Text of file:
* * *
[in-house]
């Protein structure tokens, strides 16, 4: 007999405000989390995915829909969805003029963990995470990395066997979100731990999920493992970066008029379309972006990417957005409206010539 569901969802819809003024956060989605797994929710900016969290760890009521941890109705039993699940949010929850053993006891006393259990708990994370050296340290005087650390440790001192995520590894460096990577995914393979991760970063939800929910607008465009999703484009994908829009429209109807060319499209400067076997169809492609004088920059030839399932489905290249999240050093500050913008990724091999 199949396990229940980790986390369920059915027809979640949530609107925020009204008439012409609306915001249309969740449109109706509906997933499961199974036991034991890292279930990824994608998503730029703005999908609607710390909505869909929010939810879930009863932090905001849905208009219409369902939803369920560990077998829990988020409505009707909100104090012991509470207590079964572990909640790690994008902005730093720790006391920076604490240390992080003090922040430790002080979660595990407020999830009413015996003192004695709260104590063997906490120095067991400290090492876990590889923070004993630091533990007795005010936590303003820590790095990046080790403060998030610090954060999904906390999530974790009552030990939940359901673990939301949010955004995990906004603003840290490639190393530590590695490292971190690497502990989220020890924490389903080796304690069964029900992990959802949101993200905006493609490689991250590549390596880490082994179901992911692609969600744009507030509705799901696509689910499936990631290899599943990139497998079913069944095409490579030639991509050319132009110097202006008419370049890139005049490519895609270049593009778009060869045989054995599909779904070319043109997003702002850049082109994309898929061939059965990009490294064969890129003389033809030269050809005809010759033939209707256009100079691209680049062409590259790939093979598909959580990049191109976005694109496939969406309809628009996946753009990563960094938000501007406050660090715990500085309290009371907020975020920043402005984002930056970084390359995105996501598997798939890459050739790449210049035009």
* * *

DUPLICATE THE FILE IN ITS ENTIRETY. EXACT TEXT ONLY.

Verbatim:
[in-house]
């Protein structure tokens, strides 16, 4: 007999405000989390995915829909969805003029963990995470990395066997979100731990999920493992970066008029379309972006990417957005409206010539 569901969802819809003024956060989605797994929710900016969290760890009521941890109705039993699940949010929850053993006891006393259990708990994370050296340290005087650390440790001192995520590894460096990577995914393979991760970063939800929910607008465009999703484009994908829009429209109807060319499209400067076997169809492609004088920059030839399932489905290249999240050093500050913008990724091999 199949396990229940980790986390369920059915027809979640949530609107925020009204008439012409609306915001249309969740449109109706509906997933499961199974036991034991890292279930990824994608998503730029703005999908609607710390909505869909929010939810879930009863932090905001849905208009219409369902939803369920560990077998829990988020409505009707909100104090012991509470207590079964572990909640790690994008902005730093720790006391920076604490240390992080003090922040430790002080979660595990407020999830009413015996003192004695709260104590063997906490120095067991400290090492876990590889923070004993630091533990007795005010936590303003820590790095990046080790403060998030610090954060999904906390999530974790009552030990939940359901673990939301949010955004995990906004603003840290490639190393530590590695490292971190690497502990989220020890924490389903080796304690069964029900992990959802949101993200905006493609490689991250590549390596880490082994179901992911692609969600744009507030509705799901696509689910499936990631290899599943990139497998079913069944095409490579030639991509050319132009110097202006008419370049890139005049490519895609270049593009778009060869045989054995599909779904070319043109997003702002850049082109994309898929061939059965990009490294064969890129003389033809030269050809005809010759033939209707256009100079691209680049062409590259790939093979598909959580990049191109976005694109496939969406309809628009996946753009990563960094938000501007406050660090715990500085309290009371907020975020920043402005984002930056970084390359995105996501598997798939890459050739790449210049035009």